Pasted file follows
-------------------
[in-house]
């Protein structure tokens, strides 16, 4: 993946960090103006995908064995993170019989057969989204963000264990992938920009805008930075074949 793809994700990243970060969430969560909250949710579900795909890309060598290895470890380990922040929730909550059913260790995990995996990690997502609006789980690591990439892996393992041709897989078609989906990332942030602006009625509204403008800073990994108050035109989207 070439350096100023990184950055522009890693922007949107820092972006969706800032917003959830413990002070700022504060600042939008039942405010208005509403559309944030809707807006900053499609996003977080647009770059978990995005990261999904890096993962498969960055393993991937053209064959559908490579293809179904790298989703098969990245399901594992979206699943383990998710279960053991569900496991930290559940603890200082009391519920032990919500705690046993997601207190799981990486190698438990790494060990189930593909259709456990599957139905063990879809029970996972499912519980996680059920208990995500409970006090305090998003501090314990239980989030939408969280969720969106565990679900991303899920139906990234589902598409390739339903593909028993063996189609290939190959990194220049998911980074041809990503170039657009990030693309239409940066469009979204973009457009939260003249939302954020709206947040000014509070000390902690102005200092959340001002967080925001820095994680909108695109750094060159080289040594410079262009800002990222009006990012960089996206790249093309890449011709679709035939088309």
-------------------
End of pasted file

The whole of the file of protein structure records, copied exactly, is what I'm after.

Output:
[in-house]
């Protein structure tokens, strides 16, 4: 993946960090103006995908064995993170019989057969989204963000264990992938920009805008930075074949 793809994700990243970060969430969560909250949710579900795909890309060598290895470890380990922040929730909550059913260790995990995996990690997502609006789980690591990439892996393992041709897989078609989906990332942030602006009625509204403008800073990994108050035109989207 070439350096100023990184950055522009890693922007949107820092972006969706800032917003959830413990002070700022504060600042939008039942405010208005509403559309944030809707807006900053499609996003977080647009770059978990995005990261999904890096993962498969960055393993991937053209064959559908490579293809179904790298989703098969990245399901594992979206699943383990998710279960053991569900496991930290559940603890200082009391519920032990919500705690046993997601207190799981990486190698438990790494060990189930593909259709456990599957139905063990879809029970996972499912519980996680059920208990995500409970006090305090998003501090314990239980989030939408969280969720969106565990679900991303899920139906990234589902598409390739339903593909028993063996189609290939190959990194220049998911980074041809990503170039657009990030693309239409940066469009979204973009457009939260003249939302954020709206947040000014509070000390902690102005200092959340001002967080925001820095994680909108695109750094060159080289040594410079262009800002990222009006990012960089996206790249093309890449011709679709035939088309």